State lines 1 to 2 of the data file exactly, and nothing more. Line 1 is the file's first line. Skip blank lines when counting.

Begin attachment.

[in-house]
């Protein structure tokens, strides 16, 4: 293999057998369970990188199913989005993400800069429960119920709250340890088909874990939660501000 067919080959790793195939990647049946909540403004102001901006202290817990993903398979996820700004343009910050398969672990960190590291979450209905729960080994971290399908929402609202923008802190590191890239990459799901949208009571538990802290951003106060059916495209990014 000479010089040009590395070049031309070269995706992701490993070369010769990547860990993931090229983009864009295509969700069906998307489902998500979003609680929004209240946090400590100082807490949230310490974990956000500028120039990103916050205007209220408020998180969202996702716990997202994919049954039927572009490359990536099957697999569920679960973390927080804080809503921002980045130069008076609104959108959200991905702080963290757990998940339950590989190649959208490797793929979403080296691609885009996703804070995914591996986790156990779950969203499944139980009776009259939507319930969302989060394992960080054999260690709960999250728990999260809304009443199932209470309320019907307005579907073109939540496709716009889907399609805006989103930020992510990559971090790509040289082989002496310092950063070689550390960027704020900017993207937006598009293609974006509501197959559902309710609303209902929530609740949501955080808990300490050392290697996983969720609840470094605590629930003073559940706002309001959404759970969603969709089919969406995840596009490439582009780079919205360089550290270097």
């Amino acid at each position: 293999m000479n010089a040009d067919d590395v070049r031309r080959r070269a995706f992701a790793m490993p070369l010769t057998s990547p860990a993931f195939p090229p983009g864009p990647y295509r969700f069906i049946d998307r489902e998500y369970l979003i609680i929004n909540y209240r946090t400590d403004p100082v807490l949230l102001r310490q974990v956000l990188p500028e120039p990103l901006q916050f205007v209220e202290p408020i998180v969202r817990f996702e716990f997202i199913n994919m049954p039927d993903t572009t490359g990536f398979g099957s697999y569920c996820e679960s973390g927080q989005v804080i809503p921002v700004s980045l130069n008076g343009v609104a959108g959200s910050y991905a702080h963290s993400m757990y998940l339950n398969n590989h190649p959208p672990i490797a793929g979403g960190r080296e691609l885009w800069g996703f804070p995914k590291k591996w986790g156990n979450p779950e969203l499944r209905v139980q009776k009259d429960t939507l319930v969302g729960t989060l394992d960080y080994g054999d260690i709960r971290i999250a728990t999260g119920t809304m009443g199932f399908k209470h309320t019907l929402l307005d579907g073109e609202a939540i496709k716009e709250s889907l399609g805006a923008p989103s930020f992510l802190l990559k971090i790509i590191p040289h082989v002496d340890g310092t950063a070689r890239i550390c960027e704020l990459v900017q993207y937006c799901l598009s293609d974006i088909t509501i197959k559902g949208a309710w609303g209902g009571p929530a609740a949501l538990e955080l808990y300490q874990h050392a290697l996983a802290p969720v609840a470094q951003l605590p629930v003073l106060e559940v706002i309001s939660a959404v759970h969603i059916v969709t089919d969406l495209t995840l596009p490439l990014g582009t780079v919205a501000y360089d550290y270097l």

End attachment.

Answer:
[in-house]
């Protein structure tokens, strides 16, 4: 293999057998369970990188199913989005993400800069429960119920709250340890088909874990939660501000 067919080959790793195939990647049946909540403004102001901006202290817990993903398979996820700004343009910050398969672990960190590291979450209905729960080994971290399908929402609202923008802190590191890239990459799901949208009571538990802290951003106060059916495209990014 000479010089040009590395070049031309070269995706992701490993070369010769990547860990993931090229983009864009295509969700069906998307489902998500979003609680929004209240946090400590100082807490949230310490974990956000500028120039990103916050205007209220408020998180969202996702716990997202994919049954039927572009490359990536099957697999569920679960973390927080804080809503921002980045130069008076609104959108959200991905702080963290757990998940339950590989190649959208490797793929979403080296691609885009996703804070995914591996986790156990779950969203499944139980009776009259939507319930969302989060394992960080054999260690709960999250728990999260809304009443199932209470309320019907307005579907073109939540496709716009889907399609805006989103930020992510990559971090790509040289082989002496310092950063070689550390960027704020900017993207937006598009293609974006509501197959559902309710609303209902929530609740949501955080808990300490050392290697996983969720609840470094605590629930003073559940706002309001959404759970969603969709089919969406995840596009490439582009780079919205360089550290270097």